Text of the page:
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Old 08-26-2015, 12:21 PM   #9
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How much is "slammed"?

The rough rule of thumb for individual bonds is that a 1% interest rate increase will cause the bond price to lose 1% per year to maturity. So if I rather loosely apply that to a 6.3 year average duration and a 2% interest rate increase, that might result in a 12.6% price drop. Not as slammed as stocks can get. And longer duration bond rates are more affected by inflation expectations than short-term Fed rates. Also, as long as you or the bond fund doesn't have to sell any bonds, you are still getting your original income and you will get all of your principal at maturity.

I wouldn't be too concerned about Wellington and Wellesley.
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Old 08-26-2015, 12:22 PM   #10
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They have a good record, but I think it is probably a good idea to limit one's bets on Wellesly/Wellington and diversify with index funds in case their experts are wrong. It happens.
This is more or less my thought as well and I don't have nearly as much in these funds vs what others have mentioned in this thread. I suppose if short term rates spike and longer term rates remain relatively flat, Wellington Management may be making the right bet.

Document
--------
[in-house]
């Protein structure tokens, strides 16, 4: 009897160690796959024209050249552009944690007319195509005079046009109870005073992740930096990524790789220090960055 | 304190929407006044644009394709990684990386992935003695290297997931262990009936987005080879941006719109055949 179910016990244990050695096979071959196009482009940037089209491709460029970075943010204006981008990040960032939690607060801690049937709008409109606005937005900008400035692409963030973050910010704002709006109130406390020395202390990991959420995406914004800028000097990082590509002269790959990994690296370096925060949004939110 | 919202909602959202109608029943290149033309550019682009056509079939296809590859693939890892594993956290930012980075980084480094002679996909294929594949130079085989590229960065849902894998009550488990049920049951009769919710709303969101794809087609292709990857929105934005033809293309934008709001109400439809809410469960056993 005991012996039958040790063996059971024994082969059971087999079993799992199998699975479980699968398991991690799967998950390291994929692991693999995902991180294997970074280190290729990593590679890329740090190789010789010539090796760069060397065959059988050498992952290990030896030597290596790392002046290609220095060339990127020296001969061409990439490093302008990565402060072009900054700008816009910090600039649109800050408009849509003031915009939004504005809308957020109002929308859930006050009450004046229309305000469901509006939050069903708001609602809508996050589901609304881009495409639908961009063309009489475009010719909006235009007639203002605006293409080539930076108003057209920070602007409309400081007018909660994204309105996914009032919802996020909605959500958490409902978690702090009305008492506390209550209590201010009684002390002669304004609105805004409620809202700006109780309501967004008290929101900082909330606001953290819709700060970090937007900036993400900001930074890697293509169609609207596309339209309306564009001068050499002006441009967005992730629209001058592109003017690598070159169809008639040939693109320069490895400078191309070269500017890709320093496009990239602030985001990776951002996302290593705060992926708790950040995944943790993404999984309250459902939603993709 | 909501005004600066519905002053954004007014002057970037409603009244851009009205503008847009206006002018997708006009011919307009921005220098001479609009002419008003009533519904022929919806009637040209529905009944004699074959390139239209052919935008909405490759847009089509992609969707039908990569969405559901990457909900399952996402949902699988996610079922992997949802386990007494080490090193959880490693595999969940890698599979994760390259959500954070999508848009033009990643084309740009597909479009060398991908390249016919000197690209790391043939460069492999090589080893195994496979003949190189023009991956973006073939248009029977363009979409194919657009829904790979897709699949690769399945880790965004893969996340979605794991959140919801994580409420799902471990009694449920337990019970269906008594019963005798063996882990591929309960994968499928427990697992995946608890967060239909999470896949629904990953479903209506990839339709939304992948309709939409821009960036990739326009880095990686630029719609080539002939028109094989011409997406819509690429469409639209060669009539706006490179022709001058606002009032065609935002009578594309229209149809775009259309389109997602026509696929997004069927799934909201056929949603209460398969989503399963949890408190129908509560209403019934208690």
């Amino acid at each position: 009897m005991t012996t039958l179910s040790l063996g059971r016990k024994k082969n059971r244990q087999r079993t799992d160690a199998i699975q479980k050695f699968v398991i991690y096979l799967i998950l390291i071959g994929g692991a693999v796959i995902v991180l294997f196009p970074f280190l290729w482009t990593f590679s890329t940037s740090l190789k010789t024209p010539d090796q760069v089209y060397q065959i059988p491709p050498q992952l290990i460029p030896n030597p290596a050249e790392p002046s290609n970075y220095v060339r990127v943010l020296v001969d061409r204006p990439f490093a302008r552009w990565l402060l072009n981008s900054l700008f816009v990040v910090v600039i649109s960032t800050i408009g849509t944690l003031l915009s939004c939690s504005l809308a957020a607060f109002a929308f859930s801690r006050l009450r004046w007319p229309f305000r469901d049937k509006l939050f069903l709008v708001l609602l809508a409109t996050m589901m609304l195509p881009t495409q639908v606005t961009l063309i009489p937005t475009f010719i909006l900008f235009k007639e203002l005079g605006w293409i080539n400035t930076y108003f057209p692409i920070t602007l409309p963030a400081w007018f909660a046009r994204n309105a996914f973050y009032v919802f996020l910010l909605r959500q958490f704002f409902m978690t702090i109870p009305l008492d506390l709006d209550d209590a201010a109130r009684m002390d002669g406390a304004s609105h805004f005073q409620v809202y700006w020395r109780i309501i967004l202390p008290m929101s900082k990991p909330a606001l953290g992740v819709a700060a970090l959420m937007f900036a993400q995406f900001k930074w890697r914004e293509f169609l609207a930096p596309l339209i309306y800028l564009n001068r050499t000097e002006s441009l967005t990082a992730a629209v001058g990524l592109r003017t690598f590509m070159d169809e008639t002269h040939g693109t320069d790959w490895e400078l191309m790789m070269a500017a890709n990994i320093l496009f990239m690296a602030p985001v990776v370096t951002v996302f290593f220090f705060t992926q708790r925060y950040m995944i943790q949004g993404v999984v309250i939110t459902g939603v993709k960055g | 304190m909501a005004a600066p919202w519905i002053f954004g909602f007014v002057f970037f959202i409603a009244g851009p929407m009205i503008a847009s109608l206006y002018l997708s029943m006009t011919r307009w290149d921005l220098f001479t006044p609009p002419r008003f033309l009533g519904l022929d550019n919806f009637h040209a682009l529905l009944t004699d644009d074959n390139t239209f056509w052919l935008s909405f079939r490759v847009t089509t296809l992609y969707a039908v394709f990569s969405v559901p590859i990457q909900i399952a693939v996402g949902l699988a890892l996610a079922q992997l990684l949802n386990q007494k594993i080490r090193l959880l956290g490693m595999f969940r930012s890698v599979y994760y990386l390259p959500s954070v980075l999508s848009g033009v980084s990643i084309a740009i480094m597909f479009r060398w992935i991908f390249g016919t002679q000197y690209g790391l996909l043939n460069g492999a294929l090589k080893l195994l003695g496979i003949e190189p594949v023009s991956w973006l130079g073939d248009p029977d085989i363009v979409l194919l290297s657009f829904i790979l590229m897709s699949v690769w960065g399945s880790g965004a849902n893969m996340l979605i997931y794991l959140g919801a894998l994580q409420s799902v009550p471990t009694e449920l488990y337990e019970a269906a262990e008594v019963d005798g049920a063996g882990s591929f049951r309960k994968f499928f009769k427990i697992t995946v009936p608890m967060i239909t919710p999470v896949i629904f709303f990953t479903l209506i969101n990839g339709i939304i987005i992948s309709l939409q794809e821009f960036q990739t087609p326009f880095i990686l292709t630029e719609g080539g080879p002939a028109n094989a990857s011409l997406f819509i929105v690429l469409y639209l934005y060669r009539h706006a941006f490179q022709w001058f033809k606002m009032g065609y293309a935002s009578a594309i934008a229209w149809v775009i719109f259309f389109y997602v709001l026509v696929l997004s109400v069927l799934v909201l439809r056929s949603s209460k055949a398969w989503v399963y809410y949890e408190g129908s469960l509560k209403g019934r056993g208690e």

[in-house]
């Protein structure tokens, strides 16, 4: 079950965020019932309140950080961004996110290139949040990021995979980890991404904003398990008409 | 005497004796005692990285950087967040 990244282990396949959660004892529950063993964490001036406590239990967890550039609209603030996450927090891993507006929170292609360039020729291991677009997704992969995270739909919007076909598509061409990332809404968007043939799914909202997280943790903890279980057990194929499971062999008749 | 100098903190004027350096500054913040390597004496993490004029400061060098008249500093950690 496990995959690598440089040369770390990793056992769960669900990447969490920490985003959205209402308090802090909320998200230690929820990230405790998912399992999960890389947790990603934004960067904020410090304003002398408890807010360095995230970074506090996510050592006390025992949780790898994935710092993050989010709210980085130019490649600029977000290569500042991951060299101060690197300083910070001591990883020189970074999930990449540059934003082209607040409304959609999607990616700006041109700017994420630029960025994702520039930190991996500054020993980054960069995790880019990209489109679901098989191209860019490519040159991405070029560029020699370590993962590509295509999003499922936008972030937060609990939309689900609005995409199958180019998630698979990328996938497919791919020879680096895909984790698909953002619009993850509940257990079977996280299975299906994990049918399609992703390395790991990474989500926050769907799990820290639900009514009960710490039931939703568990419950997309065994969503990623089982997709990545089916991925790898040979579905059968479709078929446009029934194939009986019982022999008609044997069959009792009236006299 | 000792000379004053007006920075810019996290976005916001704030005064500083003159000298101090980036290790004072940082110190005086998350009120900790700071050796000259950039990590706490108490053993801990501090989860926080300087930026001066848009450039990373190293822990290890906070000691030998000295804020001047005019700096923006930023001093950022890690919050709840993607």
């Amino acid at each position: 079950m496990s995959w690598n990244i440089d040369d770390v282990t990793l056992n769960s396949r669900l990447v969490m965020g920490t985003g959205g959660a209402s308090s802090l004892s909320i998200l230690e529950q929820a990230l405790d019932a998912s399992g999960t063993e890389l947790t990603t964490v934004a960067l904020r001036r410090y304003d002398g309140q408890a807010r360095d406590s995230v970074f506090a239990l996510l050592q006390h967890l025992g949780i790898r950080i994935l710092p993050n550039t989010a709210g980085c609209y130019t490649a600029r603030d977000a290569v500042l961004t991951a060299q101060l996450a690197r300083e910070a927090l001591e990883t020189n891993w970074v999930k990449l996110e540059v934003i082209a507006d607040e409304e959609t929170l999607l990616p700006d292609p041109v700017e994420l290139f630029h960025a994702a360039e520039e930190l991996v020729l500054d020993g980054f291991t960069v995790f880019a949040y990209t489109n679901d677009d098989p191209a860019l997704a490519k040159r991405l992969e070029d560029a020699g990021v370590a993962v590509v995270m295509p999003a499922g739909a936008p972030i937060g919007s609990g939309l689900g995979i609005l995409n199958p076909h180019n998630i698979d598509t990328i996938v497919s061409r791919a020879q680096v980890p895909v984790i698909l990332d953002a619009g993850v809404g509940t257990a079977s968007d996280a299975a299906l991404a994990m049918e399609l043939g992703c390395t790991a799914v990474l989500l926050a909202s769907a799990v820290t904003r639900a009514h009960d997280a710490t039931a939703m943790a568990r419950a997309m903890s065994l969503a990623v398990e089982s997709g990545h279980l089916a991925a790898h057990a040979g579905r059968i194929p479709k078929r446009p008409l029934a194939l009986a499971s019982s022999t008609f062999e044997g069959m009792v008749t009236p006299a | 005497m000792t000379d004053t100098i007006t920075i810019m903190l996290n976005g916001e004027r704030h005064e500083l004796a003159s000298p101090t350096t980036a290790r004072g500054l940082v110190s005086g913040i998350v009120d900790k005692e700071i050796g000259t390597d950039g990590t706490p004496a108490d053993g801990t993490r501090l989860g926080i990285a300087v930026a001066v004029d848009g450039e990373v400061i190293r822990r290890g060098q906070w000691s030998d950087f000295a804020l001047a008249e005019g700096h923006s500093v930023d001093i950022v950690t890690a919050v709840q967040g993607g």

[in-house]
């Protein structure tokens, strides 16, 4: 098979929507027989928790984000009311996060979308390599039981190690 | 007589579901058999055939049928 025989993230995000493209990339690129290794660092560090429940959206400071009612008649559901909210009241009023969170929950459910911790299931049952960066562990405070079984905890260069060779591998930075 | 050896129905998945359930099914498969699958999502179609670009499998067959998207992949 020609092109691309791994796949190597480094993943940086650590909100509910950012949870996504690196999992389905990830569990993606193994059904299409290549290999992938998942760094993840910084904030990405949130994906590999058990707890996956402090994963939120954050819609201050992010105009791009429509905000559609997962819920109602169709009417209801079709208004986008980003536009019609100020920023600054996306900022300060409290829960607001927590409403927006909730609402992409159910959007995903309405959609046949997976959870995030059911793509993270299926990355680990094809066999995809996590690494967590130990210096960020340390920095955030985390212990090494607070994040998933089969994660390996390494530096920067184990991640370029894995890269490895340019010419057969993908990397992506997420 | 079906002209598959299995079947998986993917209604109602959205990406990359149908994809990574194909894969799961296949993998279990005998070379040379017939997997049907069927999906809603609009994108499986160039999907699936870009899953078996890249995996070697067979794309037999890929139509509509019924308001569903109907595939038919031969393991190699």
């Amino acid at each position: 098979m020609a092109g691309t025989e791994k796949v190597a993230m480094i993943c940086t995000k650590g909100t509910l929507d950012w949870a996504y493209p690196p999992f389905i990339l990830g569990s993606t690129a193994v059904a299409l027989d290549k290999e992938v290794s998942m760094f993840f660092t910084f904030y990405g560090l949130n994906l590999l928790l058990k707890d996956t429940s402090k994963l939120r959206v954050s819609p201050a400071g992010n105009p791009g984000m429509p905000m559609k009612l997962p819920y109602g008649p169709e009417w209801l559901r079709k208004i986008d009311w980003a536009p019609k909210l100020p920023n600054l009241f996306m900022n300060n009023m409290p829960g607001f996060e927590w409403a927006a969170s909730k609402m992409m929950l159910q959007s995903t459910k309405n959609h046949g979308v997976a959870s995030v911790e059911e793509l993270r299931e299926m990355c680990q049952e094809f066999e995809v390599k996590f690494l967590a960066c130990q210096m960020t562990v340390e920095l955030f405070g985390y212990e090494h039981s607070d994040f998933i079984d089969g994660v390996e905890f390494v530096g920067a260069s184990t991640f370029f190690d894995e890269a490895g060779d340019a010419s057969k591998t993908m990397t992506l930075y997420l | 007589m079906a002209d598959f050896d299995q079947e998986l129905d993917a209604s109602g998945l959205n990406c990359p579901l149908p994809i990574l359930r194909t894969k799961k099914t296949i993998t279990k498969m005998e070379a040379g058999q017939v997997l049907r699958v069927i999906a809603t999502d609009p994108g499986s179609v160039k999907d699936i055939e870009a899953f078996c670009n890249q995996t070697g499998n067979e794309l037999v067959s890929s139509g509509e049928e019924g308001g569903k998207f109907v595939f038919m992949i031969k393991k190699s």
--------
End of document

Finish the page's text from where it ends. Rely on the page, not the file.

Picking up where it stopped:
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Old 08-26-2015, 01:00 PM   #11
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If we have another scare, the flight to quality can be expected to benefit govt bond prices more than corporate issues, so I'm not sure this is a point in Wellington's favor under those circumstances.

I also don't know how much the Wellington managers are going longer in order to get slightly higher yields--are they under pressure to deliver returns today and perhaps hoping that they don't get stung by higher rates/loss in bond portfolio (or that it happens on someone else's watch)?

They have a good record, but I think it is probably a good idea to limit one's bets on Wellesly/Wellington and diversify with index funds in case their experts are wrong. It happens.
I'll stay with them, as I don't see them changing their very long standing management style anytime soon under Vanguard. They have a long record (Wellington has one of the longest) of delivering growth with relative safety. All bonds will suffer if/when things change as feared, but believe I stand the best chance of coming out OK with their professional management.